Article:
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Sunday, July 20, 2014

SOFT DIPLOMACY, DEAD INNOCENTS


"Wet on me, and I will have your mother shot."


When President Obama took office, he promised a re-set in Russian Policy and a radical approach in ‘soft diplomacy.’

It is a tragic mistake many make in dealing with other cultures, putting your ethic in the minds of those of another mind-set.

The Westerners who showed compassion to the Indian thought the warriors should respond in kind. 

The warriors merely believed their Medicine was strong, and the White Men were weak.

European politicians tried to placate Hitler and millions died.

Now, we are going down a similar tragic path.

"Oh, but you do not know Putin," I hear many wail.

Do you?
 

Many consider Vladimir Putin to be roughly a cross between Joseph Stalin and Sauron.

I jest but it is only because the man is truly scary:

Putin's parents lived through the siege of Leningrad in World War II, his father was probably a KGB agent,

and none of their neighbors remembers little Vladimir even existing as a child younger than about seven or eight years old,

so there is some speculation that his very existence began with theft, when his "parents" stole him from his real parents.

These are the type of things that can happen in a country ruled by Josef Stalin.

But whether he was kidnapped or sold or honestly born, Putin had a deceitful streak from a very early age, as any good son of the KGB should.

Those who claim to remember what he was like as a child (including himself) will tell you that he was a tough kid,

he ran with a bad crowd and was often the leader of it, and he would stop at nothing to punish anyone who crossed him.

As he matured, he got his act together just enough to become a KGB agent.

Russians in the 1990s were looking at an exciting but confusing new world.


MARCH, 1997:


Vladimir Putin is plucked from obscurity out of the St. Petersburg local government apparatus by President Boris Yeltsin and named Deputy Chief of Staff.

In June, he defends his PhD dissertation in “strategic planning” at St. Petersburg’s Mining Institute.

Later, this document proves to have been plagiarized from a KGB translation of work by U.S. professors published many years earlier

(as if nobody would notice, and in fact for quite a while nobody did).


JULY, 1998:


In a second inexplicable move, Yeltsin names Putin head of the KGB (now called the FSB).


NOVEMBER, 1998:


Less than four months after Putin takes over at the KGB, opposition Duma Deputy Galina Starovoitova,

the most prominent pro-democracy Kremlin critic in the nation, is murdered at her apartment building in St. Petersburg.

Four months after that, Putin will play a key role in silencing the Russian Attorney General, Yury Skuratov,

who was investigating high-level corruption in the Kremlin, by airing an illicit sex video involving Skuratov on national TV.

Four months after the dust settles in the Skuratov affair, Putin will be named Prime Minister.


AUGUST, 1999:


Completing a hat trick of bizarre spontaneous promotions, proud KGB spy Putin is named by Yeltsin Prime Minister of Russia.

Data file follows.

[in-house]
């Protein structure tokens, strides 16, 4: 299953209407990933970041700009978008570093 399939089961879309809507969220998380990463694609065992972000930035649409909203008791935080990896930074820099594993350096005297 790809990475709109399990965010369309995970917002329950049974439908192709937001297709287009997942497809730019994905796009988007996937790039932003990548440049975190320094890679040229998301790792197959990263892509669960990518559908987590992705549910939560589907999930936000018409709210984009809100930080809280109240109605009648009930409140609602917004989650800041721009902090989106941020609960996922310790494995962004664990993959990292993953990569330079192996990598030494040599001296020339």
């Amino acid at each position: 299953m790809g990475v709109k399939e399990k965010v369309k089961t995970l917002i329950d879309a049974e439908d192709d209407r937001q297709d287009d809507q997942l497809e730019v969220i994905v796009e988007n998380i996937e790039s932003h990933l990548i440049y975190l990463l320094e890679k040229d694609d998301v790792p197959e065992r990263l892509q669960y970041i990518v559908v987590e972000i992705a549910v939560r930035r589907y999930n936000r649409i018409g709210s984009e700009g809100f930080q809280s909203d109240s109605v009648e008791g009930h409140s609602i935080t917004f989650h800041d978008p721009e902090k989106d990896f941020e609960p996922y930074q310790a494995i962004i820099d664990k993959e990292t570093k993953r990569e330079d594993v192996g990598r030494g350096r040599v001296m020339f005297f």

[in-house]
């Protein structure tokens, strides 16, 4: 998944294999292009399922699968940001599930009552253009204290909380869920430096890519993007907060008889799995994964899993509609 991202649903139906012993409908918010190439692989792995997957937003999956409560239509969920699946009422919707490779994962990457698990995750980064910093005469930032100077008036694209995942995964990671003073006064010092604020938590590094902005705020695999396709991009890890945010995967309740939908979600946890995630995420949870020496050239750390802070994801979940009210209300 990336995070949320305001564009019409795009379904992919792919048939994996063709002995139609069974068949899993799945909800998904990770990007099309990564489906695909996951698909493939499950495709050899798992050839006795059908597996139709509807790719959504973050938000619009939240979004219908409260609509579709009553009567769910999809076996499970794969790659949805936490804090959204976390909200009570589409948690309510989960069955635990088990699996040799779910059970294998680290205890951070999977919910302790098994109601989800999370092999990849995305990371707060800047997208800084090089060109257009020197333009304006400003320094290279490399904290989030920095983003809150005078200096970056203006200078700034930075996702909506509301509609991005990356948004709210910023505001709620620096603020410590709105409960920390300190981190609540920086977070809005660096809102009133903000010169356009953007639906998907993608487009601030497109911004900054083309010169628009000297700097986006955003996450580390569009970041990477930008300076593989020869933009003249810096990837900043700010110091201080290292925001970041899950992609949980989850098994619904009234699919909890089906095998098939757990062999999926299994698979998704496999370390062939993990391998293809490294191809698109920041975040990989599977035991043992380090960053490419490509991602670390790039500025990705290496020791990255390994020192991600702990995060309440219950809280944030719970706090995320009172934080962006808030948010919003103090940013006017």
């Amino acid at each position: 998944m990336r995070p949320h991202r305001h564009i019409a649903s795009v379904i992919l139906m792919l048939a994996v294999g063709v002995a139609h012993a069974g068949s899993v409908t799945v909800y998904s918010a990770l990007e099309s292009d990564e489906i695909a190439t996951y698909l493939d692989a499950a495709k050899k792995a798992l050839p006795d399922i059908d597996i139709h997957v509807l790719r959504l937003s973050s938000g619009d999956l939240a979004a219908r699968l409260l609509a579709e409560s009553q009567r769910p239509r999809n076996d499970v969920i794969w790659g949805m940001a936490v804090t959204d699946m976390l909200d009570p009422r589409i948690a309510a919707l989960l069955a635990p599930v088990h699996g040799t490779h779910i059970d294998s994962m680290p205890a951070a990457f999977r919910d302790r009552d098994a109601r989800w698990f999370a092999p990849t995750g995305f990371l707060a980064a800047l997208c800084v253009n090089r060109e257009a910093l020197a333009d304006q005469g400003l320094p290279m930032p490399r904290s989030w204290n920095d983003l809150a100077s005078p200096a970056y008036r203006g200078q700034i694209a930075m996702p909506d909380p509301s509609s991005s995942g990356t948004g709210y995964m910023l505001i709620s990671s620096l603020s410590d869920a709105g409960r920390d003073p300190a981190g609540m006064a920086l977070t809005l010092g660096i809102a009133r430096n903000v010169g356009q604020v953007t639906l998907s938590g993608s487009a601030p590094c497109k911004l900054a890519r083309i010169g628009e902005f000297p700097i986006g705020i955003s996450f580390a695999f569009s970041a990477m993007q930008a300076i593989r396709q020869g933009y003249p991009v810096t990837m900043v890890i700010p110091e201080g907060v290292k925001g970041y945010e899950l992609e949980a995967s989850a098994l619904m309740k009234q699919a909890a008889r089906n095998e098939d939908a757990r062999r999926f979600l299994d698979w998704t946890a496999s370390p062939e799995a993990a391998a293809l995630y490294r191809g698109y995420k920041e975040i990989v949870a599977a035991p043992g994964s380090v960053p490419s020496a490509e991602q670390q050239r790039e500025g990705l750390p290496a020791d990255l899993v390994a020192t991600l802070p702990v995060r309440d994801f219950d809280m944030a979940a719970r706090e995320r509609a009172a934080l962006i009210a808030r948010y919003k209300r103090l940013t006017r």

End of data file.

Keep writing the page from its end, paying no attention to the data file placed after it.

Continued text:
Almost immediately, Putin orders a massive bombing campaign against the tiny, defenseless breakaway republic of Chechnya,

 apparently seeing the reassertion of Russian power there as key to overall resurgence of Russia’s military and state security apparatus, his primary political objective.

On August 26th, he’s forced to acknowledge the horrific consequences of the bombing. Hundreds of civilians are killed and tens of thousands are left homeless as civilian targets are attacked.


NEW YEAR'S EVE, 1999:


Boris Yeltsin resigns the presidency of Russia, handing the office to Putin in order to allow him to run as an incumbent three months later.

[Between April 2000 and March 2002, Russia plunges into a nightmarish conflict in Chechnya eerily similar to what America now faces in Iraq.

Opposition journalists, especially those who dare to report on what it going on in Chechnya, suddenly start dying.

In 2000 alone, reporters Igor Domnikov, Sergey Novikov, Iskandar Khatloni, Sergey Ivanov and Adam Tepsurgayev are murdered --

not by hostile fire in Chechnya but in blatant assassinations at home in Russia.]


APRIL, 2003:


Sergei Yushenkov, co-chairman of the Liberal Russia political party, is gunned down at the entrance of his Moscow apartment block.

Yushenkov had been serving as the vice chair of the group known as the Kovalev Commission”

which was formed to informally investigate charges that Putin’s KGB had planted the Pechatniki and Kashirskoye apartment bombs


to whip up support for the Putin’s war in Chechnya after the formal legislative investigation turned out to be impossible.

Another member of the Commission, Yuri Shchekochikhin will perish of poisoning,

a third will be severely beaten by thugs,

and two other members will lose their seats in the Duma.

The Commission’s lawyer, Mikhail Trepashkin will be jailed after a secret trial on espionage charges.

Today, virtually none of the members of the Commission are left whole, and it is silent.


JUNE, 2004:


Nikolai Girenko, a prominent human rights defender, Professor of Ethnology and expert on racism and discrimination in the Russian Federation

is shot dead in his home in St Petersburg.


JULY, 2004:


Paul Klebnikov, editor of the Russian edition Forbes magazine, is shot and killed in Moscow.

Forbes has reported that at the time of his death, Paul was believed to have been investigating a complex web of money laundering involving a Chechen reconstruction fund,

reaching into the centers of power in the Kremlin and involving elements of organized crime and the FSB (the former KGB).


The murders of Putin's opponents keep piling up year after year after year after year ...